Money word problems: How much more do I need?
Lesson 10 of 11
Objective: SWBAT determine how much more money they need to get to a designated total.
I start class by playing a game!
I divide students into groups of 2-4 and have them sit at desks or in small groups on the rug. I hand each group 1 white board, 1 white board marker, and 1 bag of coin manipulatives.
I write an amount on the board (ex. $.57). I have students work together to “make” that amount using coins and/or draw the amount on their white boards. The first team to finish gets 1 point (optional).
I play this game for 5-7points—it will give students practice with building totals using coins.
Introduction to New Material
After finishing the game, I hand out white boards to all students.
We are going to work on a problem of the day. I write the problem of the day on the board (or you could put it on a piece of chart paper)
Problem of the Day:
At the grocery store, I buy Oreos for $.77, chips for $.44, and an orange for $.60. How much money do I need?
I allow students to work independently for 2-3 minutes, stopping to work with students who struggle with adding money amounts.
When finished, have 1 student share out his/her answer and how they determined the total.
Now that we know how much money I need, we are going to work on part II of our problem of the day.
Problem of the Day part II:
My sister gives me a $1.00. How much more money do I need and what coins could I use to create this amount? Draw the coins on your white board.
In order to model this problem, I lay a $1.00 under the document camera or draw a $1.00 bill on the board. I tell students that I already have this money and I need to know how much MORE money I need and what coins I can use to make this amount of money.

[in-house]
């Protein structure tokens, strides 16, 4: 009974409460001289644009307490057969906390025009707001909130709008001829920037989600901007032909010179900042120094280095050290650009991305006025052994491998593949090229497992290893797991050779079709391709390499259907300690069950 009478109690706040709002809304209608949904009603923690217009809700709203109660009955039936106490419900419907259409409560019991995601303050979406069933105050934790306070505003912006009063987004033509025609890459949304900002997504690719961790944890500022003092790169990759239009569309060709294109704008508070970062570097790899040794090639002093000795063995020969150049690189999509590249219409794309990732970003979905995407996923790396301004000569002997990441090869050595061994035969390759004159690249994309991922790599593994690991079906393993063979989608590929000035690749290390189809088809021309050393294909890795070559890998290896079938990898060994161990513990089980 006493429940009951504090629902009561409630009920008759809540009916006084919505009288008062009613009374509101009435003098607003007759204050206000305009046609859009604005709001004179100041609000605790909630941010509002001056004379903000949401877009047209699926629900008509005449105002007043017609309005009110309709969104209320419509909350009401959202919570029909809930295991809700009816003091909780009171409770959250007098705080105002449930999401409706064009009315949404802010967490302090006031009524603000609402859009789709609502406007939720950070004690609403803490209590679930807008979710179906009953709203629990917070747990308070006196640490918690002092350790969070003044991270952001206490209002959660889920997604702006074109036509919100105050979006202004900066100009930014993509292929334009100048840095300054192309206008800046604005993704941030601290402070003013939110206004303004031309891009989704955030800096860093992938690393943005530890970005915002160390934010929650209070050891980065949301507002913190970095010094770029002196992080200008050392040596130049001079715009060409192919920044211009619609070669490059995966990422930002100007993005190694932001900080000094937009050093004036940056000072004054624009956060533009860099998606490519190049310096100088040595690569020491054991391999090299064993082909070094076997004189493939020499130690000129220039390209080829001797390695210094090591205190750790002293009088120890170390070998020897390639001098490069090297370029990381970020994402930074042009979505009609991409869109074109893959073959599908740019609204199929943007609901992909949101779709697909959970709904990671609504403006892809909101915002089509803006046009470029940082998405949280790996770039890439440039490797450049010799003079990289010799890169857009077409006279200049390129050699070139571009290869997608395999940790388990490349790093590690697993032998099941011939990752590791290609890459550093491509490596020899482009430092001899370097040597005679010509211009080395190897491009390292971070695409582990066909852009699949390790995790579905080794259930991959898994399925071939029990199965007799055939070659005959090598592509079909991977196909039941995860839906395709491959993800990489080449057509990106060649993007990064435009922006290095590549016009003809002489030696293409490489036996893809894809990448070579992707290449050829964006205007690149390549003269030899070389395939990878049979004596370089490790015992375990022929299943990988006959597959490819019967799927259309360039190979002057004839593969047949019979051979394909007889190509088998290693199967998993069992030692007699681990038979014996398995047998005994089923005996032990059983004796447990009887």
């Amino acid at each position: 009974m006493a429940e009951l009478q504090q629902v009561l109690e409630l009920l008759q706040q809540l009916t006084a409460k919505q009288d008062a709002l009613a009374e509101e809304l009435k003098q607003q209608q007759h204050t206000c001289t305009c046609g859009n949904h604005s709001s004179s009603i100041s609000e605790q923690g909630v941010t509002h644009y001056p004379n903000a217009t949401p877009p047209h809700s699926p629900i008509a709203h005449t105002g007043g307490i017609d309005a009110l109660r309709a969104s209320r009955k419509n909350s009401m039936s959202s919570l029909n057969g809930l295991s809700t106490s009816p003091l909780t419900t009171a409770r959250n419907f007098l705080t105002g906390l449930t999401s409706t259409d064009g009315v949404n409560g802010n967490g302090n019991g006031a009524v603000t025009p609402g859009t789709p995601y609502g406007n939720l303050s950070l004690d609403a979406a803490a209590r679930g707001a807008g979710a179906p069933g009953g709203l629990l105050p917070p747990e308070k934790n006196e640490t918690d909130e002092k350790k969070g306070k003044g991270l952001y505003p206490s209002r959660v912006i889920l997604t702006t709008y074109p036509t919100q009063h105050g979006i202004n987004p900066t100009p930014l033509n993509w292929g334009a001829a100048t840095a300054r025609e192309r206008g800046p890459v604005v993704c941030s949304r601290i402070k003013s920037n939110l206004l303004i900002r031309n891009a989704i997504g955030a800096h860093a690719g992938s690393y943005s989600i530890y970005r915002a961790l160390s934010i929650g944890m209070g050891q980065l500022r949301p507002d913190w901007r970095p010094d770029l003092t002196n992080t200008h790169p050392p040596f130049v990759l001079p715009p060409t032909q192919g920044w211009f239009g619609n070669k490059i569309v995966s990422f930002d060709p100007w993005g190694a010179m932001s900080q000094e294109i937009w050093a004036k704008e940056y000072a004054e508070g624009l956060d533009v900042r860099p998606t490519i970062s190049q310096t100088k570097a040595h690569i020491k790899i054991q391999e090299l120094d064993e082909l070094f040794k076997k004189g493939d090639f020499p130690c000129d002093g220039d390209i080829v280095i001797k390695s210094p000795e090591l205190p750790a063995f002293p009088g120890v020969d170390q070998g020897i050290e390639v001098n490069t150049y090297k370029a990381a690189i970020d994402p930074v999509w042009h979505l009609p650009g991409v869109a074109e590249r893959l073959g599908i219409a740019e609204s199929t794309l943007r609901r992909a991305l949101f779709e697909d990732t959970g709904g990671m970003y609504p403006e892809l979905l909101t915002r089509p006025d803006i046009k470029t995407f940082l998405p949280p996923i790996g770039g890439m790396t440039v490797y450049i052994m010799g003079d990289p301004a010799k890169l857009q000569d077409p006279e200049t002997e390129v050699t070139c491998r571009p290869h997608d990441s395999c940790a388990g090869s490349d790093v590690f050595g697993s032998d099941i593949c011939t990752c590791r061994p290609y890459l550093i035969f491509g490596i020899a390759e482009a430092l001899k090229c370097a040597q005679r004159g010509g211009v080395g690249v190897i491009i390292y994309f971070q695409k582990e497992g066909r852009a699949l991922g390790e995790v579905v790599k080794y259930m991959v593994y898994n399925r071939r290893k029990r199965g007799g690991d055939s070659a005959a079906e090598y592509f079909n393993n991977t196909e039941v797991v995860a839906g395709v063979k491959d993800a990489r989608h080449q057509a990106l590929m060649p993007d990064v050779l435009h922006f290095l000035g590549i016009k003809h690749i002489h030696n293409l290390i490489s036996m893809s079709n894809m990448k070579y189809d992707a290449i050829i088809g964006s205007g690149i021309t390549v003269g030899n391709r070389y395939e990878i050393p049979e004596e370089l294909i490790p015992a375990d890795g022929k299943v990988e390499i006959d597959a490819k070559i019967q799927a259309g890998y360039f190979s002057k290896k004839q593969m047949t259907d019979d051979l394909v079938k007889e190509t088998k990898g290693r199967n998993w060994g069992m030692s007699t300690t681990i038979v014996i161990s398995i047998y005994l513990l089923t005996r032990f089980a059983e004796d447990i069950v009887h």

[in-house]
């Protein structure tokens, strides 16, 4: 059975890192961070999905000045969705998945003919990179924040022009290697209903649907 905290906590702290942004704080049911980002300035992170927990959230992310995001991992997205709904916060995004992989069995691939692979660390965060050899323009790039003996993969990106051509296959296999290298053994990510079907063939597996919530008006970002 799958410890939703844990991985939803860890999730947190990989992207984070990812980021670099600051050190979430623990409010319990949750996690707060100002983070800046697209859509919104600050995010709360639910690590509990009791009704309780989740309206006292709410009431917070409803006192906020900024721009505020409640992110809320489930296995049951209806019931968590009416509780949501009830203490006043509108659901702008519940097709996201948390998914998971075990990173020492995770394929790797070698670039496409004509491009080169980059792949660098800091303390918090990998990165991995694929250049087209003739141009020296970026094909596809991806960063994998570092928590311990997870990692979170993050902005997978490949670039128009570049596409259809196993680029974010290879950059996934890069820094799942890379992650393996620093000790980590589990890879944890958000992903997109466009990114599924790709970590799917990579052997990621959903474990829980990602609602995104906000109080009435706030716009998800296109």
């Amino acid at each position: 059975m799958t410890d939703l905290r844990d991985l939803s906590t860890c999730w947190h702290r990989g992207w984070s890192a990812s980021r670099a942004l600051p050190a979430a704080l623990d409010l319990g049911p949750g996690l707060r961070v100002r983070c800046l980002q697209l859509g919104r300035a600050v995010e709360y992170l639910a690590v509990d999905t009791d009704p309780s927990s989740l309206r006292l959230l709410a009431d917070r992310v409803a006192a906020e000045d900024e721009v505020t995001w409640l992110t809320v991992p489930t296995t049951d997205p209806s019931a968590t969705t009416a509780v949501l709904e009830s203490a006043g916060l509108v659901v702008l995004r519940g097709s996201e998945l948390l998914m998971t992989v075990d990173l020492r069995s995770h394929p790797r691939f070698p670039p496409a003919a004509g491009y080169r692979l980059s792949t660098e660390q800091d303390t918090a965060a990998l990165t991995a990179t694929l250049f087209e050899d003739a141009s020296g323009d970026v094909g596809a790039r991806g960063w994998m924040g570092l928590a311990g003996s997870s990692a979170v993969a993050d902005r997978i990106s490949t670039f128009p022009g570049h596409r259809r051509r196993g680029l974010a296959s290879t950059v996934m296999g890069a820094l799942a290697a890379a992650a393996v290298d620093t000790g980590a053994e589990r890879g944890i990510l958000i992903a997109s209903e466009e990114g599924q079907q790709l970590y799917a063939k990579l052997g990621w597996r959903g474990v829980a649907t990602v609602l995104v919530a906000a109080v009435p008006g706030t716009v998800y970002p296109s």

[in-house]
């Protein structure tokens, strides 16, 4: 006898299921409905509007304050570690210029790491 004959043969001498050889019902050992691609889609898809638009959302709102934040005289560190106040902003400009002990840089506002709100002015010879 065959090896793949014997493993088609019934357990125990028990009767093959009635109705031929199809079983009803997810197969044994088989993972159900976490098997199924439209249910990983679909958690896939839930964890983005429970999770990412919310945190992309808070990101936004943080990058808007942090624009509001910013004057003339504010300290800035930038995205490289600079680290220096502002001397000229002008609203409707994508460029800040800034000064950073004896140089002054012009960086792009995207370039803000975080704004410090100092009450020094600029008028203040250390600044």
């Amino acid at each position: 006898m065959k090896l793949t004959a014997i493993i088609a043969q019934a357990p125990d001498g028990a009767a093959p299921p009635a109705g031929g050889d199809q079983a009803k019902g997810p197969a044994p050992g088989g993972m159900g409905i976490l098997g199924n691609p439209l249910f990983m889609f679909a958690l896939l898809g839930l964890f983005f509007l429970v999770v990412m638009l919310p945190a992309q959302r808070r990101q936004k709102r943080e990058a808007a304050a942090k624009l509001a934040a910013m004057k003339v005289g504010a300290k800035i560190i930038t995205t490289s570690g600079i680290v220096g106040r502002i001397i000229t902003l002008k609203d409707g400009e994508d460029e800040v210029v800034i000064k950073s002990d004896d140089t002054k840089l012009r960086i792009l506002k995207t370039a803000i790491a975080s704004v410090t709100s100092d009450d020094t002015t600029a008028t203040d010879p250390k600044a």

I allow students 2-5 minutes to work—I circulate to determine understanding and the strategies that students are using.
When finished, I ask 2-3 students to share their work and the strategies that they used.
If I believe students need another example, I give them another practice problem.
Guided practice is differentiated based on understanding of this skill. (I determine groupings based on general mathematical understanding of money and student performance/understanding during the independent practice)
Group A—Intervention group
Students will work in small groups to use coin manipulatives and solve a problem similar to the problem of the day. Depending on student understanding, teacher can model the problem for the students before they start to work in their small groups.
Group B--On level and extension
Students will work in small groups or partners to solve a problem similar to the problem of the day. Students will not use coin manipulatives.
(Guided practice can be done in math journals or on the worksheet attached).
When finished, I bring the students back together and go over the practice problem, pausing to discuss any misconceptions and to point out useful student strategies.
Independent practice is differentiated based on student understanding of this skill.
Group A--In need of intervention
Students will work with my guidance to solve word problems where all addends are less than $1.00. Students in this group will have access to coin manipulatives if they want/need them.
Group B-On level and extension
Students in group B will work independently to solve word problems where some addends are more than $1.00
During independent practice, I spend most of my time with group A but circulate throughout the class to support students, check for understanding and see where any breakdowns in understanding occur.
During the closing, I ask students to share their work on the first independent practice problem to a teammate who is in their group. As students share, I circulate to listen to student explanations and determine any breakdowns in understanding.
When finished, I ask one or two students to share their work to the class by placing their worksheet underneath the document camera and explaining their strategies.
This share serves two purposes--first it allows students time to explain their strategies which helps them to internalize their thinking. Secondly it allows students to hear new strategies that they might use the next time that they are doing a problem like this one.